Two Seattle schools will get a boost this fall from a corps of parents inspired by a long-running Chicago program that has improved student outcomes — particularly around motivation.
In 2013, Education Lab spotlighted a parent mentor program in the Logan Square neighborhood of Chicago that has, in its 20-year history, recruited, trained and vaulted nearly 2,000 low-income parent volunteers into Chicago classrooms.
Many say the program has been life-changing — both for them and their children. Some have gone on to become certified teachers.
A Seattle group called Community & Parents for Public Schools, which has long admired the Logan Square effort, recently won two grants totaling $65,000 from the Bill & Melinda Gates and Satterberg Foundations. The money will cover training and stipends of $500-$600 for an initial group of 20 volunteers, said Stephanie Alter Jones, executive director of the group, who hopes to stretch the money over two years.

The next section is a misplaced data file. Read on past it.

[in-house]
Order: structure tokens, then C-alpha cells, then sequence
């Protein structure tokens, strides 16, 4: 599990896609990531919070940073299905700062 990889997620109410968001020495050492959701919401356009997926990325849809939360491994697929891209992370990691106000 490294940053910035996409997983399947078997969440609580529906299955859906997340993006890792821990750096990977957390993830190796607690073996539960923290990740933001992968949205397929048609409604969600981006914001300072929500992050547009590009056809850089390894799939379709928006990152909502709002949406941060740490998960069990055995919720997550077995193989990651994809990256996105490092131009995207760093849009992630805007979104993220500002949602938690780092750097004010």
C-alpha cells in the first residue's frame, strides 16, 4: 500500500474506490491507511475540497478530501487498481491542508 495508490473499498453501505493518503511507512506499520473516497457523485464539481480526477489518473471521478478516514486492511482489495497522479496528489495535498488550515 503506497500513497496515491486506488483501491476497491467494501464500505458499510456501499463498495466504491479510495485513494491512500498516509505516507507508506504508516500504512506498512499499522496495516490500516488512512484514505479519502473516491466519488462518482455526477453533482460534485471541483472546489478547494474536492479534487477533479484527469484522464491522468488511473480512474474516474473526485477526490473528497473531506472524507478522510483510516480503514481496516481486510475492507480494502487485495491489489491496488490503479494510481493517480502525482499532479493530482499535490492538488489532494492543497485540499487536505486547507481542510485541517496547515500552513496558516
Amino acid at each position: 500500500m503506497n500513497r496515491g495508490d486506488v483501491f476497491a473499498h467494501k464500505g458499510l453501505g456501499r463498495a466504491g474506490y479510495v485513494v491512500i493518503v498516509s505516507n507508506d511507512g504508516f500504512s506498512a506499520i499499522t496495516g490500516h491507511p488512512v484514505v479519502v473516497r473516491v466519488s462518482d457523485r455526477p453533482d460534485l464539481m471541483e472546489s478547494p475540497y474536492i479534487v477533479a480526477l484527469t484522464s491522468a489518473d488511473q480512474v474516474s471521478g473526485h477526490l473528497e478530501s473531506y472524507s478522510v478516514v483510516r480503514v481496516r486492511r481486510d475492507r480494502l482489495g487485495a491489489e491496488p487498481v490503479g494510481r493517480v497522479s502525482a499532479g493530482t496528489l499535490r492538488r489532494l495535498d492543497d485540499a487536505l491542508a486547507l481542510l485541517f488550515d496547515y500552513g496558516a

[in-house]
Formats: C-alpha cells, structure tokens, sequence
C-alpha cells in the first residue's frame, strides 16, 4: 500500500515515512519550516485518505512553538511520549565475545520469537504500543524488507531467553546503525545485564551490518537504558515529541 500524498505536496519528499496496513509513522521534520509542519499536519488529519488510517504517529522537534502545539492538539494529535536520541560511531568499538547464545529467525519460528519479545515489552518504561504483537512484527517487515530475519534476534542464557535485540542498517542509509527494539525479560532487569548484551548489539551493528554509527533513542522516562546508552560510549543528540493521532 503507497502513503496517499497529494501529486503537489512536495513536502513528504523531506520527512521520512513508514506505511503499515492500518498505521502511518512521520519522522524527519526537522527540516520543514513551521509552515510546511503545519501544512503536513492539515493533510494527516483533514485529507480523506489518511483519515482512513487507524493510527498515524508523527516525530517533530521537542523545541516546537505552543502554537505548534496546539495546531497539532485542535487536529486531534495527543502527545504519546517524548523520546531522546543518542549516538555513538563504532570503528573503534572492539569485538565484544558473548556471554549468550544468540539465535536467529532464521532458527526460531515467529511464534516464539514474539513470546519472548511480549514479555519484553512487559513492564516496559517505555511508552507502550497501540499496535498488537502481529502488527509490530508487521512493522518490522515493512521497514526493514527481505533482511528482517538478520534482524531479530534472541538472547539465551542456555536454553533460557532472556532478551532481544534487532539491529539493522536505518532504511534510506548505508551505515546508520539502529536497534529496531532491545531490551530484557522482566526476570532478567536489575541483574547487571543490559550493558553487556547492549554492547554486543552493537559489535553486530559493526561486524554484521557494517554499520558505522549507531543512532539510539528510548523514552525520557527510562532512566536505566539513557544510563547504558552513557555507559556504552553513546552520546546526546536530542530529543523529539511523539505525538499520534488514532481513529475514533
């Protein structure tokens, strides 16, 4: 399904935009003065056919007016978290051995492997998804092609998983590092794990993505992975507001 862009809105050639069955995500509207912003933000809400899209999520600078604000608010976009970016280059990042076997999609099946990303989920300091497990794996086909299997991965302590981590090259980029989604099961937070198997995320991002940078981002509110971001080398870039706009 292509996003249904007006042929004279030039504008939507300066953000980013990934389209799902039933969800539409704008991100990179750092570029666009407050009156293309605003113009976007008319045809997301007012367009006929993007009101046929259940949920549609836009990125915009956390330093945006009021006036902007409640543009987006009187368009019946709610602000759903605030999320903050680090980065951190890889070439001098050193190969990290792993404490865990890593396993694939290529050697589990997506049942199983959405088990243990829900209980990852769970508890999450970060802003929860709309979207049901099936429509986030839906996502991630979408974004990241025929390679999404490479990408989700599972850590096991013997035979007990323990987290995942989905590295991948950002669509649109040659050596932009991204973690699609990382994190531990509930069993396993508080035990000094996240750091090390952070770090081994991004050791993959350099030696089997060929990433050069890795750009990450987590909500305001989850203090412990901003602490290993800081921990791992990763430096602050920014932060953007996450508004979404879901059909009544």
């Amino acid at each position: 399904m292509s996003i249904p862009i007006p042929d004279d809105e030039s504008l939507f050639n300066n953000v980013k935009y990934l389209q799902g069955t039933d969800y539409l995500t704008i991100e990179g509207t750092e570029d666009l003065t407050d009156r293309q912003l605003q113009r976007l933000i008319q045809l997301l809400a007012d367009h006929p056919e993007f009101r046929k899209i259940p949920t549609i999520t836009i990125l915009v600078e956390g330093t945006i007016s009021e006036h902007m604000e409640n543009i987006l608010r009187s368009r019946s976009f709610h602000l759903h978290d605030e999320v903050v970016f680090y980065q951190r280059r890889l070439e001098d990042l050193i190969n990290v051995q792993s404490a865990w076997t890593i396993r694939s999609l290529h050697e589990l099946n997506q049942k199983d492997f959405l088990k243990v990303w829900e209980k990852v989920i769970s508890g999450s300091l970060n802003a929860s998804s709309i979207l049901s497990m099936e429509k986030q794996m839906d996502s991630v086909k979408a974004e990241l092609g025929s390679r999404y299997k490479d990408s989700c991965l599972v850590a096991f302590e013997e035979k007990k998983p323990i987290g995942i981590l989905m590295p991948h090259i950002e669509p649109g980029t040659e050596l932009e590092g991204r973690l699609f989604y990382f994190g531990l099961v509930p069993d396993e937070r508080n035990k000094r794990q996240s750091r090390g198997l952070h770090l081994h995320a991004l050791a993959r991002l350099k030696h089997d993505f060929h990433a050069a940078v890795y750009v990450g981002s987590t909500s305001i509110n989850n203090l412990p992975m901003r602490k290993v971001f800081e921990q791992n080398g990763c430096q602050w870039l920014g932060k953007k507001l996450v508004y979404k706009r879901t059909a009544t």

The first group of 10 parents will go to work in the Dearborn Park International School later this fall. Alter Jones said she is working with several principals to pinpoint a second site.
“We’re choosing schools that don’t have a real high level of parent engagement, and we’re looking for a different kind of engagement,” she said. “Less helping in the lunch room and more helping in the classroom.”
Disclosure: The Bill & Melinda Gates Foundation is a sponsor of The Seattle Times’ Education Lab.